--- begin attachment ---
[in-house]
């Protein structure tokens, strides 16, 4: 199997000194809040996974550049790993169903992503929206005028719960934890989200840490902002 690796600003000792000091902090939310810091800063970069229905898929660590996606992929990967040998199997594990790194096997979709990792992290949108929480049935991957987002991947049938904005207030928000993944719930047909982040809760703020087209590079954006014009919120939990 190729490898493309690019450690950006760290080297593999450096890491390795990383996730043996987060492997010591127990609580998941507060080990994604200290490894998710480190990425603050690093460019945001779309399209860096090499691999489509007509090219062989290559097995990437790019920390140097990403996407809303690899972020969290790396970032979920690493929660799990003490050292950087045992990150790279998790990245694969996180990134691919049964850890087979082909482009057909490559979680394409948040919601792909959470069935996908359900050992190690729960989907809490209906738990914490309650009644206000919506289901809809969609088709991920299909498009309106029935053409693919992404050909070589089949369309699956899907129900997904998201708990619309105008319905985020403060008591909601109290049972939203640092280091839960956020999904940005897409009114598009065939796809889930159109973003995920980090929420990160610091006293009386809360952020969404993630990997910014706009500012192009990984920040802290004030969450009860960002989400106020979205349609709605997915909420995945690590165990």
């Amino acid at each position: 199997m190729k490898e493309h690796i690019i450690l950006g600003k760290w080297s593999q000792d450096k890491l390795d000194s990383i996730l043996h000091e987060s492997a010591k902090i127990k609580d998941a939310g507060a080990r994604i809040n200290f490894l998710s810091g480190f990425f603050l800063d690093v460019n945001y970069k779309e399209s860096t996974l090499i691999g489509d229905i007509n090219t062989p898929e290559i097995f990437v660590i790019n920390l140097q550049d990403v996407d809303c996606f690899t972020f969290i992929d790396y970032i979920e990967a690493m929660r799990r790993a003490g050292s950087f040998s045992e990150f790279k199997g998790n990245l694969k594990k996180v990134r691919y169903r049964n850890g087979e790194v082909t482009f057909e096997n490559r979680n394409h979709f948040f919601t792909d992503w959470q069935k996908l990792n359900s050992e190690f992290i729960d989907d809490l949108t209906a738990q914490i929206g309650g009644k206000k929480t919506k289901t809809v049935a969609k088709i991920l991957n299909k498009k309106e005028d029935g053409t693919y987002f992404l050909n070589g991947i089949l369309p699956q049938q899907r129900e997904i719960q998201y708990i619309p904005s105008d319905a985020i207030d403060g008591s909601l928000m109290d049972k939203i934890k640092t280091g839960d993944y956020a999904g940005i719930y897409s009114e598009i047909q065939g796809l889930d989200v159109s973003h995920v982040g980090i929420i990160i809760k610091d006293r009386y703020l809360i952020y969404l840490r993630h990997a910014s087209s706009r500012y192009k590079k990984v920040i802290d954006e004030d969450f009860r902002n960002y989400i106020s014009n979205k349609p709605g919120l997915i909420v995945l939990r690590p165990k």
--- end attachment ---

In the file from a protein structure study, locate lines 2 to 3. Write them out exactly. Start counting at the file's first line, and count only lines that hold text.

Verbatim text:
């Protein structure tokens, strides 16, 4: 199997000194809040996974550049790993169903992503929206005028719960934890989200840490902002 690796600003000792000091902090939310810091800063970069229905898929660590996606992929990967040998199997594990790194096997979709990792992290949108929480049935991957987002991947049938904005207030928000993944719930047909982040809760703020087209590079954006014009919120939990 190729490898493309690019450690950006760290080297593999450096890491390795990383996730043996987060492997010591127990609580998941507060080990994604200290490894998710480190990425603050690093460019945001779309399209860096090499691999489509007509090219062989290559097995990437790019920390140097990403996407809303690899972020969290790396970032979920690493929660799990003490050292950087045992990150790279998790990245694969996180990134691919049964850890087979082909482009057909490559979680394409948040919601792909959470069935996908359900050992190690729960989907809490209906738990914490309650009644206000919506289901809809969609088709991920299909498009309106029935053409693919992404050909070589089949369309699956899907129900997904998201708990619309105008319905985020403060008591909601109290049972939203640092280091839960956020999904940005897409009114598009065939796809889930159109973003995920980090929420990160610091006293009386809360952020969404993630990997910014706009500012192009990984920040802290004030969450009860960002989400106020979205349609709605997915909420995945690590165990």
């Amino acid at each position: 199997m190729k490898e493309h690796i690019i450690l950006g600003k760290w080297s593999q000792d450096k890491l390795d000194s990383i996730l043996h000091e987060s492997a010591k902090i127990k609580d998941a939310g507060a080990r994604i809040n200290f490894l998710s810091g480190f990425f603050l800063d690093v460019n945001y970069k779309e399209s860096t996974l090499i691999g489509d229905i007509n090219t062989p898929e290559i097995f990437v660590i790019n920390l140097q550049d990403v996407d809303c996606f690899t972020f969290i992929d790396y970032i979920e990967a690493m929660r799990r790993a003490g050292s950087f040998s045992e990150f790279k199997g998790n990245l694969k594990k996180v990134r691919y169903r049964n850890g087979e790194v082909t482009f057909e096997n490559r979680n394409h979709f948040f919601t792909d992503w959470q069935k996908l990792n359900s050992e190690f992290i729960d989907d809490l949108t209906a738990q914490i929206g309650g009644k206000k929480t919506k289901t809809v049935a969609k088709i991920l991957n299909k498009k309106e005028d029935g053409t693919y987002f992404l050909n070589g991947i089949l369309p699956q049938q899907r129900e997904i719960q998201y708990i619309p904005s105008d319905a985020i207030d403060g008591s909601l928000m109290d049972k939203i934890k640092t280091g839960d993944y956020a999904g940005i719930y897409s009114e598009i047909q065939g796809l889930d989200v159109s973003h995920v982040g980090i929420i990160i809760k610091d006293r009386y703020l809360i952020y969404l840490r993630h990997a910014s087209s706009r500012y192009k590079k990984v920040i802290d954006e004030d969450f009860r902002n960002y989400i106020s014009n979205k349609p709605g919120l997915i909420v995945l939990r690590p165990k």